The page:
The Theosophical Forum – April 1949

THEOSOPHIC CONSOLATION — Hazel Walker

Who called thee strong as death, O Love?
Mightier thou wast and art. — Felicia Hemans

Theosophists are frequently asked to explain their philosophy regarding death and sorrow. The majority of inquirers have a background of Christian teaching, but very often that does not satisfy the searching souls of those who mourn.

The appealing precepts in scriptural texts, poetry and song, though beautiful in sentiment and to a degree comforting, are not always sufficient to silence the overtones issuing from the voice of that great organ, the heart of man; the vox humana which, in moments of distress and fear, trembles and vibrates with uncertainty and dissonance.

If we could look beyond today into the tomorrows, we might be able to understand how sorrow sometimes comes as a blessing in disguise, when it causes man's mental fingers to reach out and touch thoughts, which in his search for harmony within higher octaves of Life, he finds he cannot readily interpret. He falters because of lack of knowledge and misinterpretation of signatures in Time and Space. Thus man passes through the gateway of sorrow, seeking the blessings of the Ancient Wisdom: Life — the Boundless; without beginning and without end!

Do the Theosophical teachings correct and strengthen man's spiritual advance toward greater harmonies in the scale of Life? Is there a technique which enables him to transpose discord into harmony; from the false pitch of affliction into true affection; from sorrow into happiness? YES.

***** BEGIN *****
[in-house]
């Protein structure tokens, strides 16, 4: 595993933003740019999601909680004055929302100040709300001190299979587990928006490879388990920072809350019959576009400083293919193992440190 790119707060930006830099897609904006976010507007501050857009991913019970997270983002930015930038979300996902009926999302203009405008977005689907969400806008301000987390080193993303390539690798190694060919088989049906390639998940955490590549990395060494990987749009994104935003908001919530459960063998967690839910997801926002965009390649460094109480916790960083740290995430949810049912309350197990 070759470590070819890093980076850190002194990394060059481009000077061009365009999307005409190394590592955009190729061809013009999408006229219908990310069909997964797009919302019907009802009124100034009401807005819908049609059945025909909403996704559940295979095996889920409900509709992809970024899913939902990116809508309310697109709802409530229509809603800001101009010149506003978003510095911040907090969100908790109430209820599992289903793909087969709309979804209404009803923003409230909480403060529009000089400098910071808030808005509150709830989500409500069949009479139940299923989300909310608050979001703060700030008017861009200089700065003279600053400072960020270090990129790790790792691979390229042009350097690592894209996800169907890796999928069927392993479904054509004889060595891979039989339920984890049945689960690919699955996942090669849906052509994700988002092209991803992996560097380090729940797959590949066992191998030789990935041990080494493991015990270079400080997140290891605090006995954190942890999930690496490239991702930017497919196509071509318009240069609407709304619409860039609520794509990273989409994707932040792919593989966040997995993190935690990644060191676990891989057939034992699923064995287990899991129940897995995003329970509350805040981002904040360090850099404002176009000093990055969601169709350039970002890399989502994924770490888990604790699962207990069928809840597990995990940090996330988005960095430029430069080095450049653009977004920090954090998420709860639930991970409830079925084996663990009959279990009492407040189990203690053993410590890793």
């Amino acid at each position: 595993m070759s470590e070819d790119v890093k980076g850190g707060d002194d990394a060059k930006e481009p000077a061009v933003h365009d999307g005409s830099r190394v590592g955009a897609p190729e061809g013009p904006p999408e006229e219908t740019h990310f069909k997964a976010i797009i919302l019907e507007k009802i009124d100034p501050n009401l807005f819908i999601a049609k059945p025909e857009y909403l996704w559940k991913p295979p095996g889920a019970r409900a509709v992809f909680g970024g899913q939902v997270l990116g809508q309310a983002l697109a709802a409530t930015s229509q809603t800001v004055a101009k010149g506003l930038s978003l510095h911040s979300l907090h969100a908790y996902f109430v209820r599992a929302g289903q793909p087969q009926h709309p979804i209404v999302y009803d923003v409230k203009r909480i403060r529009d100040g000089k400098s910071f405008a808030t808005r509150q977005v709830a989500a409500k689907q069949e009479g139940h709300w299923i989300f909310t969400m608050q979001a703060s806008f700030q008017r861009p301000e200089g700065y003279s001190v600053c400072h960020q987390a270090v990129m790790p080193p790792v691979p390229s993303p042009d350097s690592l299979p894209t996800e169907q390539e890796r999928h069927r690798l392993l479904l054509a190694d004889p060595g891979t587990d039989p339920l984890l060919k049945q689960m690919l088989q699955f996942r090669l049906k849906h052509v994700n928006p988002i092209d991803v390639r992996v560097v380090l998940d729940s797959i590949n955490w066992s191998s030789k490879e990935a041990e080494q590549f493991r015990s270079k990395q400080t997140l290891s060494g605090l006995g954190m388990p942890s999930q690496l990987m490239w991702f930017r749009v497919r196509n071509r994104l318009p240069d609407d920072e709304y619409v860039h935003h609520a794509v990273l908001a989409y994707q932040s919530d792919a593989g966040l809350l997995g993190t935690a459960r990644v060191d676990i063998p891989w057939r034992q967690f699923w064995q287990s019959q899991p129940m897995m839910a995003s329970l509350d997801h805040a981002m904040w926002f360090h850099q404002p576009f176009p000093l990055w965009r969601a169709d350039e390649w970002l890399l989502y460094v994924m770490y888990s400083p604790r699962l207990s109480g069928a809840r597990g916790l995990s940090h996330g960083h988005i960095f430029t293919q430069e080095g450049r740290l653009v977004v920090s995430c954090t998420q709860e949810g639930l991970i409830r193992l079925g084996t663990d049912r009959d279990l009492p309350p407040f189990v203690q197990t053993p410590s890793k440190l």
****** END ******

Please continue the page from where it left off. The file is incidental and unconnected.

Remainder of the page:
Can there be plucked from the vibrating strings of the heart a melody, the theme of which constitutes a Theosophic basis for the variations of life, the effects of which may be produced by what we might call syncopation — from weakness to strength, from despondency to confidence? Yes! The dominant key of life is determined in the scale of Being by the flats, sharps and minor accents of the shifting Will and Aspiration within the individual-octave. The great Teachers have said: "Man, know thyself."

Theosophy is a Way of Life which is enlightened by the flame of Divinity, patterned by Divine Mind. The flame may express an extension of its light through the vehicle of a body, even as a candle does not add to, nor subtract from, the flame whose Essence lights it; for the flame is imperishable, limitless, imponderable. In it is the warmth of love, and love is deathless.

The anguish of sorrow is a very real and terrible experience for those who cannot realize the unity of all life, bound by that golden thread, a ray of the Holy Flame which brings light and solace "even to the darkest corners of the earth."

If death terminates the love of "the departed," then it should also break that invisible strand for those who mourn. Why not? Does sleep annihilate the love of the sleeper for the one who stands and waits for the awakening? Behold the functioning laws of Nature! How do we know that the stars still shine in the heavens when it is day and we cannot see them? What tells us that the sun will rise in the morning and set at eventide? Is the earth plunged into complete and everlasting darkness at the close of day, because we, specks of global consciousness, cannot see beyond the horizon, cannot perceive the eternal, infinite light of truth, which does not shine for one alone, but for the whole Universe?